There are many books that cause book-lust, but these three have my utmost attention:
Blurb: Since 1941, Rudolf Bultmann's program of demythologizing has been the subject of constant debate, widely held to indicate Bultmann's departure from the dialectical theology he once shared with Karl Barth. In the 1950s, Barth referred to their relationship as that of a whale and an elephant: incapable of meaningful communication. This study proposes a contrary reading of demythologizing as the hermeneutical fulfillment of dialectical theology on the basis of a reinterpretation of Barth's theological project. As such, the volume argues that dialectical theology is fundamentally governed by a missionary logic. Bultmann's hermeneutical theology extends this dialectical, missionary theology into the field of interpretation. Contrary to many critics, the message of God's saving work in Christ, and not modern science, funds Bultmann's hermeneutical program. Like Barth's own revolution, Bultmann's program addresses a false relation between gospel and culture. Negatively, demythologizing is a program of deconstantinizing, opposing the objectifying conflation of kerygma and culture that he calls "myth." Positively, demythologizing is a form of intercultural hermeneutics, composed of preunderstanding and self-understanding. Demythologizing is therefore a missionary hermeneutic of intercultural translation.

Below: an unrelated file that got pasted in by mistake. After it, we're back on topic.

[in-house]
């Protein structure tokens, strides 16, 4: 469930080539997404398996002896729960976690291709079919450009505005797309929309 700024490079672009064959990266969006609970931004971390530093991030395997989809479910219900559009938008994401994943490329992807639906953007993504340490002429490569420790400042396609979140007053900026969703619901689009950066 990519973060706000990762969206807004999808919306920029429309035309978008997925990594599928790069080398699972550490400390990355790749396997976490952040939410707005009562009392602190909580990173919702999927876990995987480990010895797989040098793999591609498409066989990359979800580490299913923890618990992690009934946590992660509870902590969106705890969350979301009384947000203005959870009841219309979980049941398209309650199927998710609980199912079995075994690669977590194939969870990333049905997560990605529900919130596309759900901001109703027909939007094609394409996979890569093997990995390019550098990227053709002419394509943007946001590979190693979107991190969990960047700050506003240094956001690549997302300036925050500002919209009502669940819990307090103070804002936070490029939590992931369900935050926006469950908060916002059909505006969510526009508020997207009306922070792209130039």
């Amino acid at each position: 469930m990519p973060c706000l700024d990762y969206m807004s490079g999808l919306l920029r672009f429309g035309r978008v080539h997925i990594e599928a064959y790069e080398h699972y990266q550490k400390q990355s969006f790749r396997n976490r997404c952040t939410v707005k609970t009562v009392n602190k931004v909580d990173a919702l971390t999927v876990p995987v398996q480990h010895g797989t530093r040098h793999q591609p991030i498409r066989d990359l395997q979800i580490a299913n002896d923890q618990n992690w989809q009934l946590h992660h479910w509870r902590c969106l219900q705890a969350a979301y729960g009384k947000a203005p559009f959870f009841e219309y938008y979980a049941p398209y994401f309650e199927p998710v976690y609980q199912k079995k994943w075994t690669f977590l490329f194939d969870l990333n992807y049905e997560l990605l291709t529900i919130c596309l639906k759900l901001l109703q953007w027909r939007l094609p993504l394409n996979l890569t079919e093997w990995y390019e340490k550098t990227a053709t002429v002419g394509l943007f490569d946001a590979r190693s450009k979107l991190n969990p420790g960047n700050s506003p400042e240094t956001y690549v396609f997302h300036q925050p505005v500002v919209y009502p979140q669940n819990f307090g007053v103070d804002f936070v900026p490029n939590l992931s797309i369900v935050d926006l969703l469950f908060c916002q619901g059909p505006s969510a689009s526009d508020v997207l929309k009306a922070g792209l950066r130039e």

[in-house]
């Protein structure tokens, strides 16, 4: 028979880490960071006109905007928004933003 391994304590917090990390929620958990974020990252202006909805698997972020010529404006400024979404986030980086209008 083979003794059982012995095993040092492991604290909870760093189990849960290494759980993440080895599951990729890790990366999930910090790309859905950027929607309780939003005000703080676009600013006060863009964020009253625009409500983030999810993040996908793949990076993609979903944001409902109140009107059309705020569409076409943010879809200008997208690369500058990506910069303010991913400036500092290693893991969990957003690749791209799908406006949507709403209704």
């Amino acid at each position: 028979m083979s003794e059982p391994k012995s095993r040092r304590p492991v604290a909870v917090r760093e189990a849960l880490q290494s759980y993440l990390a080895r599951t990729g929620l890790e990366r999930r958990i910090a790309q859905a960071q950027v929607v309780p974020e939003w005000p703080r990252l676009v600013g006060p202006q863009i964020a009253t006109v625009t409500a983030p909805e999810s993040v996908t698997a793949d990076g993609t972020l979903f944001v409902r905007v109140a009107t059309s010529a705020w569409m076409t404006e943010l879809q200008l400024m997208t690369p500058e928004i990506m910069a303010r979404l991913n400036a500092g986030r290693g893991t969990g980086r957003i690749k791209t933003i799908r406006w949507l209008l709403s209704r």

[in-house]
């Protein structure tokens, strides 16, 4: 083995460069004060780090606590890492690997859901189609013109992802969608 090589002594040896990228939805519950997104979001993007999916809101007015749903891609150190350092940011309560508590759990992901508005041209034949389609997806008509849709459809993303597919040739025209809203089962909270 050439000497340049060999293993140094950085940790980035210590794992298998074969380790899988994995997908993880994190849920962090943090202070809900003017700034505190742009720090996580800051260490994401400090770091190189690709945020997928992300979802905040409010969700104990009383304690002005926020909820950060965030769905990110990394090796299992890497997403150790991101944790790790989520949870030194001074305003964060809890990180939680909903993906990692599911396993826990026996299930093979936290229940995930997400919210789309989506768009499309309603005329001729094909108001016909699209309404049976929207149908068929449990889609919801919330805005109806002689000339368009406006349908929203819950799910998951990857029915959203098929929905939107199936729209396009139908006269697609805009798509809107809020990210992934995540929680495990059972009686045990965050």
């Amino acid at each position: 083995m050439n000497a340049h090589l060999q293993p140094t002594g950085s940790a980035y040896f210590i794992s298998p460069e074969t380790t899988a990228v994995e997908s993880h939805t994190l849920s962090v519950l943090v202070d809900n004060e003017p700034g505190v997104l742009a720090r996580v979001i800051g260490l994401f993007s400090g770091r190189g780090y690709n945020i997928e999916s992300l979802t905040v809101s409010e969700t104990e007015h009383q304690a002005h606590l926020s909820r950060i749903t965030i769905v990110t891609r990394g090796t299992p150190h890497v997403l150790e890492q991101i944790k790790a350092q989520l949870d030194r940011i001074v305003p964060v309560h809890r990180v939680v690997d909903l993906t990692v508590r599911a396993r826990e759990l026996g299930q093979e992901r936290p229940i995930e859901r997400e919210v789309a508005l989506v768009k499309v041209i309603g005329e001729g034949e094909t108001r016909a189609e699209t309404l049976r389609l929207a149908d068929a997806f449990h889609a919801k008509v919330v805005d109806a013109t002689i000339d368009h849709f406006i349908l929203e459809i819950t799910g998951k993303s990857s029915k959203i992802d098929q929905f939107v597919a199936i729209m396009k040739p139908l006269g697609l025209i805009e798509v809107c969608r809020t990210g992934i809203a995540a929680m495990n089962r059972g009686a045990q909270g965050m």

The Holy Spirit, Inspiration, and Cultures of Antiquity edited by Jörg Frey, John R. Levison, and Andrew Bowden
Blurb: Early Christian claims to the Holy Spirit arose in a vibrant cultural matrix that included Stoicism, Jewish mysticism, the Dead Sea Scrolls, Greco-Roman medicine, and the perspectives of Plutarch. In a range of articles, this multidisciplinary volume discovers in these texts rich cultural connections related to inspiration and the Holy Spirit. It is essential reading for scholars of Judaism and the New Testament, as well as classicists and theologians.
Blurb: In Jesus and the Chaos of History, James Crossley looks at the way the earliest traditions about Jesus interacted with a context of social upheaval and the ways in which this historical chaos of the early first century led to a range of ideas which were taken up, modified, ignored, and reinterpreted in the movement that followed. Crossley examines how the earliest Palestinian tradition intersected with social upheaval and historical change and how accidental, purposeful, discontinuous, contradictory, and implicit meanings in the developments of ideas appeared in the movement that followed. He considers the ways seemingly egalitarian and countercultural ideas co-exist with ideas of dominance and power and how human reactions to socio-economic inequalities can end up mimicking dominant power. In this case, the book analyzes how a Galilean "protest" movement laid the foundations for its own brand of imperial rule. This evaluation is carried out in detailed studies on the kingdom of God and "Christology," "sinners" and purity, and gender and revolution.